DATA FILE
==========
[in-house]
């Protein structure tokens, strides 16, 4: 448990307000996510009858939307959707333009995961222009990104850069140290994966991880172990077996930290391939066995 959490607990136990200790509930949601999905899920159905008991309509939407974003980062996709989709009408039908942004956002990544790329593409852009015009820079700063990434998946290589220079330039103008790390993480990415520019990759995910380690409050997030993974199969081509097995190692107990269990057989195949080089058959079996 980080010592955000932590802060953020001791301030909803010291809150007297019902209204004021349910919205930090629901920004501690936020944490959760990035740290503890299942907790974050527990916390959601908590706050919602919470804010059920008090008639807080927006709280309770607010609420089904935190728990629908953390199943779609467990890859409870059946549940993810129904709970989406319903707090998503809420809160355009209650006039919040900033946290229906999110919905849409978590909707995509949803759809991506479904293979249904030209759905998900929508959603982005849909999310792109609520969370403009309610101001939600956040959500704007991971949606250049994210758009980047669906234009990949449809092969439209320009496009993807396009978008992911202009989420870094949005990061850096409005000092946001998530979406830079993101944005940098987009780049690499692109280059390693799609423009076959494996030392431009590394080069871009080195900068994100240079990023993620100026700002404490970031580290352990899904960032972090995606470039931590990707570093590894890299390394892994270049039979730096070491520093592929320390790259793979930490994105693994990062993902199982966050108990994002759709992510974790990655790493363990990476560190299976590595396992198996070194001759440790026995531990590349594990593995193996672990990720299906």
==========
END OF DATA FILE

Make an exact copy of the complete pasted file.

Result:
[in-house]
């Protein structure tokens, strides 16, 4: 448990307000996510009858939307959707333009995961222009990104850069140290994966991880172990077996930290391939066995 959490607990136990200790509930949601999905899920159905008991309509939407974003980062996709989709009408039908942004956002990544790329593409852009015009820079700063990434998946290589220079330039103008790390993480990415520019990759995910380690409050997030993974199969081509097995190692107990269990057989195949080089058959079996 980080010592955000932590802060953020001791301030909803010291809150007297019902209204004021349910919205930090629901920004501690936020944490959760990035740290503890299942907790974050527990916390959601908590706050919602919470804010059920008090008639807080927006709280309770607010609420089904935190728990629908953390199943779609467990890859409870059946549940993810129904709970989406319903707090998503809420809160355009209650006039919040900033946290229906999110919905849409978590909707995509949803759809991506479904293979249904030209759905998900929508959603982005849909999310792109609520969370403009309610101001939600956040959500704007991971949606250049994210758009980047669906234009990949449809092969439209320009496009993807396009978008992911202009989420870094949005990061850096409005000092946001998530979406830079993101944005940098987009780049690499692109280059390693799609423009076959494996030392431009590394080069871009080195900068994100240079990023993620100026700002404490970031580290352990899904960032972090995606470039931590990707570093590894890299390394892994270049039979730096070491520093592929320390790259793979930490994105693994990062993902199982966050108990994002759709992510974790990655790493363990990476560190299976590595396992198996070194001759440790026995531990590349594990593995193996672990990720299906």